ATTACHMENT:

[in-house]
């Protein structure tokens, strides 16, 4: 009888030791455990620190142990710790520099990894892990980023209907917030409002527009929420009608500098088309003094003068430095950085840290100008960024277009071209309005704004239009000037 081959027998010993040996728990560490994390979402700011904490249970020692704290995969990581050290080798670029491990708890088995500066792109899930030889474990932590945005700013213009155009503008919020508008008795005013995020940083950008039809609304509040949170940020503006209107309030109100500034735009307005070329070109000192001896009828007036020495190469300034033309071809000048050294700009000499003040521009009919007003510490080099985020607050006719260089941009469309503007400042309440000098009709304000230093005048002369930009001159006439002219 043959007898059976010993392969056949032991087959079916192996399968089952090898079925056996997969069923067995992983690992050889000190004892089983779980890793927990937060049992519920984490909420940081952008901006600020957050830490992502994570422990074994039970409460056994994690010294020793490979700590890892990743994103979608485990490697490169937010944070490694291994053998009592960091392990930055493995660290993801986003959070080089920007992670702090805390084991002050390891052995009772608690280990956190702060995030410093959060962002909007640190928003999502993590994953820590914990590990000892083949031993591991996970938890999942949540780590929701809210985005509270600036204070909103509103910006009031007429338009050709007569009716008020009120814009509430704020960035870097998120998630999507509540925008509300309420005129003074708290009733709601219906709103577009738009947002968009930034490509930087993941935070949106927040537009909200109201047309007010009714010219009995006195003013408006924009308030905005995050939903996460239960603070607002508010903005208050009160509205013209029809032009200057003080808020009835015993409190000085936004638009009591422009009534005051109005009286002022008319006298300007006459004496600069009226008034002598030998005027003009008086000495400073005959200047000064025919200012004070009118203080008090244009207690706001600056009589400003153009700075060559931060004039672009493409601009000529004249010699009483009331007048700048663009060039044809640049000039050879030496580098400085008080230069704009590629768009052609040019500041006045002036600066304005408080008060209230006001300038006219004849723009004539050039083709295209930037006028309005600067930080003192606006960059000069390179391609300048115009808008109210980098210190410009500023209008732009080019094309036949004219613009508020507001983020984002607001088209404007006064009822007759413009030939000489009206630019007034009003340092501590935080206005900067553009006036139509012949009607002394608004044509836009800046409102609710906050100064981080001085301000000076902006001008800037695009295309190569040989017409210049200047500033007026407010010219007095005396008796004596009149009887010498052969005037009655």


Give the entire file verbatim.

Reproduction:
[in-house]
């Protein structure tokens, strides 16, 4: 009888030791455990620190142990710790520099990894892990980023209907917030409002527009929420009608500098088309003094003068430095950085840290100008960024277009071209309005704004239009000037 081959027998010993040996728990560490994390979402700011904490249970020692704290995969990581050290080798670029491990708890088995500066792109899930030889474990932590945005700013213009155009503008919020508008008795005013995020940083950008039809609304509040949170940020503006209107309030109100500034735009307005070329070109000192001896009828007036020495190469300034033309071809000048050294700009000499003040521009009919007003510490080099985020607050006719260089941009469309503007400042309440000098009709304000230093005048002369930009001159006439002219 043959007898059976010993392969056949032991087959079916192996399968089952090898079925056996997969069923067995992983690992050889000190004892089983779980890793927990937060049992519920984490909420940081952008901006600020957050830490992502994570422990074994039970409460056994994690010294020793490979700590890892990743994103979608485990490697490169937010944070490694291994053998009592960091392990930055493995660290993801986003959070080089920007992670702090805390084991002050390891052995009772608690280990956190702060995030410093959060962002909007640190928003999502993590994953820590914990590990000892083949031993591991996970938890999942949540780590929701809210985005509270600036204070909103509103910006009031007429338009050709007569009716008020009120814009509430704020960035870097998120998630999507509540925008509300309420005129003074708290009733709601219906709103577009738009947002968009930034490509930087993941935070949106927040537009909200109201047309007010009714010219009995006195003013408006924009308030905005995050939903996460239960603070607002508010903005208050009160509205013209029809032009200057003080808020009835015993409190000085936004638009009591422009009534005051109005009286002022008319006298300007006459004496600069009226008034002598030998005027003009008086000495400073005959200047000064025919200012004070009118203080008090244009207690706001600056009589400003153009700075060559931060004039672009493409601009000529004249010699009483009331007048700048663009060039044809640049000039050879030496580098400085008080230069704009590629768009052609040019500041006045002036600066304005408080008060209230006001300038006219004849723009004539050039083709295209930037006028309005600067930080003192606006960059000069390179391609300048115009808008109210980098210190410009500023209008732009080019094309036949004219613009508020507001983020984002607001088209404007006064009822007759413009030939000489009206630019007034009003340092501590935080206005900067553009006036139509012949009607002394608004044509836009800046409102609710906050100064981080001085301000000076902006001008800037695009295309190569040989017409210049200047500033007026407010010219007095005396008796004596009149009887010498052969005037009655």